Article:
Finance

The January effect tested

An investigation by Daily Investor shows that January is generally a strong month for the JSE All Share index, but it is not the best performer.

The January effect is a theory that January is the strongest month for investors as the stock markets tend to boom in the first month of the year.

This phenomenon was first noted in 1942 by Sidney Wachtel – an investment banker – and has been the topic of many debates and research papers.

Many believe tax planning practices cause the January effect. The theory is that investors sell their loss-making stocks in December to offset their capital gains to pay fewer taxes.

Therefore, the stock market should see a poor December month due to excessive selling practices.

Once the year ends, investors are believed to repurchase these same stocks in the hope of generating profits from them in the following year.

The large-scale repurchasing in January is thought to boost January stock returns.

Many have pointed to this as a way to disprove efficient markets and a strategy to generate alpha – higher returns than the market.

The January effect is hotly debated, and there is no consensus on the topic.

Many analysts argue that the widespread knowledge of the January effect causes investors to buy stocks in December in anticipation of the January rally, thereby eliminating its dynamics.

This theory seems to have been supported by most data, as many researchers noted that the observed January effect became less pronounced over the years.

Others say the current January effect is so subtle that the transaction costs on the trades from December to January would eliminate any abnormal returns deeming it worthless.

Daily Investor performed two sets of analyses to test the validity of the January effect.

  • We tracked the JSE All Share index from 1995 to determine if there was a month that delivered better average returns. We also checked whether January stood out as the best performer and whether there was a selloff in December.
  • We investigated two investment strategies – the first is to take R100 and invest it in the JSE All share index at the beginning of each January and disinvest after one month from 1995 to 2022. We repeated this strategy for December.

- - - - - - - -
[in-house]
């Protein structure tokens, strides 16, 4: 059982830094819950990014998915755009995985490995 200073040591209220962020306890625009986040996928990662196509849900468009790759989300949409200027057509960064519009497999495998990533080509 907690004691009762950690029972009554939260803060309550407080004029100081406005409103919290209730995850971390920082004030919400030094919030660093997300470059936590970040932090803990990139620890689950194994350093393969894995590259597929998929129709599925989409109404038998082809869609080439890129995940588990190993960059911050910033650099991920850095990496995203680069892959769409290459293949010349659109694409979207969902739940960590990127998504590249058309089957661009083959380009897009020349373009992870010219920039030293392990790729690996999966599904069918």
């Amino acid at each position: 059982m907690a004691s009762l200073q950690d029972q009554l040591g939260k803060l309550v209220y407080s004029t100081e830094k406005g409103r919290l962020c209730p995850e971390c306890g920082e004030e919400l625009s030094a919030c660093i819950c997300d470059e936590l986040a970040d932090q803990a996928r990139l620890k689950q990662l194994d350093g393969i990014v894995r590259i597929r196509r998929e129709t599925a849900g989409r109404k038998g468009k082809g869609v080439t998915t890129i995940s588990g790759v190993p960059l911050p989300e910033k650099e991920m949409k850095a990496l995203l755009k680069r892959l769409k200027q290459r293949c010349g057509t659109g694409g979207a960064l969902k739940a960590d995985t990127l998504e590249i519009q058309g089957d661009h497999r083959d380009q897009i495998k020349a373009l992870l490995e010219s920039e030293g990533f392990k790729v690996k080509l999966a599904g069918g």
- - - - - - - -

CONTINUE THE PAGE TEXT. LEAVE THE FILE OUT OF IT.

The results are described below.

JSE All Share index monthly performance from 1995

Our analysis showed that the market performed the best in December, with an average monthly return of 3.9%. It was, therefore, contrary to the theory.

January performed well but did not stand out as much as the theory suggests, as it ranked fourth behind December, October, and April.

MonthAverage ReturnMonthHigh to Low
Jan2.10%Dec3.89%
Feb0.23%Oct3.08%
Mar0.07%Apr2.88%
Apr2.88%Jan2.10%
May0.32%Jul1.16%
Jun-1.08%Nov1.11%
Jul1.16%May0.32%
Aug0.07%Feb0.23%
Sep-0.92%Aug0.07%
Oct3.08%Mar0.07%
Nov1.11%Sep-0.92%
Dec3.89%Jun-1.08%

Investing in December and January

Investing in December and selling shares at the end of the month performed much better than doing the same in January.

December delivered a return of R193, significantly higher than the January strategy with R129.

These simple analyses suggest that for the past 27 years, there was no overwhelming evidence for the January effect on the JSE All Share index.

A potential reason why the January effect is not seen on the JSE is because of the February tax year-end as opposed to the US December tax year-end.

One would then expect February to have low returns followed by a strong March performance on the JSE.

This is not substantiated by the data as February was the eighth-best performing month at an average 0.23% return, which may support the tax selloff theory.

However, March lagged the average February return at an average return of 0.07% not showing any support of a March boom.

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